You can easily address all three of these concerns. Get very familiar with your Web analytics data and prepare to regularly report on your team's performance, especially the ROAS you are delivering. Whether you rely on paid search, SEO (search engine optimization), e-mail, affiliates, banner display or all of the above and other acquisition sources, be sure you know how each source performs against consistent measures, such as conversion rate, lifetime value, CPA (cost per action) and any other metrics your boss considers important.

Keep it clear and simple, though -- your boss doesn't have a lot of time, but he will scrutinize these numbers. Make sure they accurately demonstrate the effectiveness of your ad spending.

Take Prudent Actions

Despite the health of online advertising generally and the outstanding performance of your campaigns as demonstrated by your reports, there still may be serious threats to your budget. Ask yourself: Are your campaigns performing the best they can? Are they fully optimized from start to completed conversion?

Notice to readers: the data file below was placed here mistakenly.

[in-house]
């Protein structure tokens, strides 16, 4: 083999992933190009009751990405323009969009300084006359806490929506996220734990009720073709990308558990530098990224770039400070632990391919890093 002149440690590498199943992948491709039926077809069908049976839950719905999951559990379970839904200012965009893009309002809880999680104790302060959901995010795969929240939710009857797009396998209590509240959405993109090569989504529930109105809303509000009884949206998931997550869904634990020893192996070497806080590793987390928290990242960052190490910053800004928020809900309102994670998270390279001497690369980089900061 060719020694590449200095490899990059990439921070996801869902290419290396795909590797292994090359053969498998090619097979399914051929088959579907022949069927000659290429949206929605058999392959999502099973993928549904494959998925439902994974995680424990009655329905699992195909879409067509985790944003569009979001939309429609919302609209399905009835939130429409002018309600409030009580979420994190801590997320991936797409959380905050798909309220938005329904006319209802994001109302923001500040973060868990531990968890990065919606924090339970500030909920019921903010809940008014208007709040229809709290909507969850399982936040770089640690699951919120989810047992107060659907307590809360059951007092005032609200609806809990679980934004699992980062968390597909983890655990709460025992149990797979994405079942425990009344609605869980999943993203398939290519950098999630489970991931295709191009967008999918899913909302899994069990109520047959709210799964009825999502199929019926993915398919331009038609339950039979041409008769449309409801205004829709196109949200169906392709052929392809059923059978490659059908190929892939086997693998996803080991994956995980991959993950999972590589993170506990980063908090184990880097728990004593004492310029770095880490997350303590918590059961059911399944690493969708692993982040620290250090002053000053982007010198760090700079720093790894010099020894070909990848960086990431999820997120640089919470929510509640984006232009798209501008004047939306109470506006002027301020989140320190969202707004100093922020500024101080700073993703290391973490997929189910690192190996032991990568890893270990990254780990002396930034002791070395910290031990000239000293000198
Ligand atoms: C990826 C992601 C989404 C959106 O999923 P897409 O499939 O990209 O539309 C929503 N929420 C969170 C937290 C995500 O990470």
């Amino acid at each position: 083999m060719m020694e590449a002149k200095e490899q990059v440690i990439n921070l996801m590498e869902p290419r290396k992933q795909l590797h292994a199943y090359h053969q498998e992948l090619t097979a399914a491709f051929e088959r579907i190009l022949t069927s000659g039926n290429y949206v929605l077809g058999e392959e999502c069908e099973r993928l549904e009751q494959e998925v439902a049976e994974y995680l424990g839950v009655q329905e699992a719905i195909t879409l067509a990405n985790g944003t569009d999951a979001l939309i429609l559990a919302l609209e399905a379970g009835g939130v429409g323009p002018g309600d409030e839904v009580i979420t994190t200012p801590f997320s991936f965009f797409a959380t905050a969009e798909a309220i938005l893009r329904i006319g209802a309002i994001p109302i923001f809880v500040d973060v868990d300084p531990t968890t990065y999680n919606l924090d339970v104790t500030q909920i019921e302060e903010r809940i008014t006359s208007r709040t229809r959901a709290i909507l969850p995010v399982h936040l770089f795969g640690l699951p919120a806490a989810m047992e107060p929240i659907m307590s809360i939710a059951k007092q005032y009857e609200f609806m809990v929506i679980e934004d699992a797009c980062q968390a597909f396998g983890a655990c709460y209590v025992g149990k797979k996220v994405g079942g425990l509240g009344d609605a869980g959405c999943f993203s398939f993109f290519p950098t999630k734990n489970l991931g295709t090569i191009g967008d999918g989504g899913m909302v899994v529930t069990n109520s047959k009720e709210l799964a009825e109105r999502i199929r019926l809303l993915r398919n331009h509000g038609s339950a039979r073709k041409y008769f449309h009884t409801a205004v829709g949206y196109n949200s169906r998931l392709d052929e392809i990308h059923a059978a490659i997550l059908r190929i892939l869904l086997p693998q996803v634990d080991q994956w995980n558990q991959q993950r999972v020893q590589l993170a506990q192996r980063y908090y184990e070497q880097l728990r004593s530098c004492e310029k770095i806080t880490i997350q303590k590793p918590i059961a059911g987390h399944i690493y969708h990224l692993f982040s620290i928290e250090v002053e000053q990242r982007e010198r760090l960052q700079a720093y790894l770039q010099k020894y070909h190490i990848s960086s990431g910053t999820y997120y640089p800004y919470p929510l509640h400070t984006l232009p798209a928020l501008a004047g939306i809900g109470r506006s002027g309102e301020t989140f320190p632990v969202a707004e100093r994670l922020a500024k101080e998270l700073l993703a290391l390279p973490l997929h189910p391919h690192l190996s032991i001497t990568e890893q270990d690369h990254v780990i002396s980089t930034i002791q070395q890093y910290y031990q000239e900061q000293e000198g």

Don't stop until you've done everything you can to maximize each of your online campaigns all the way through to the target landing pages and registration forms. You will not be alone among online marketers if you've spent most of your time focused on generating quality traffic and little to no time on optimizing the key Web pages where your hard-won traffic arrives.

According to a survey of 543 search advertisers, 23 percent of which were spending more than US$100,000 per month on PPC, Search Marketing Now found that 60 percent of the marketers were doing nothing to test and optimize their key Web pages, such as landing pages and microsites, for higher conversion rates. That's a shame, because those marketers are very likely leaving money on the table. Optimized Web pages perform better at converting traffic. The surest way to get your ROAS up is to test, tune and optimize your key Web pages so you can be sure they are performing as best as possible with the traffic you send their way.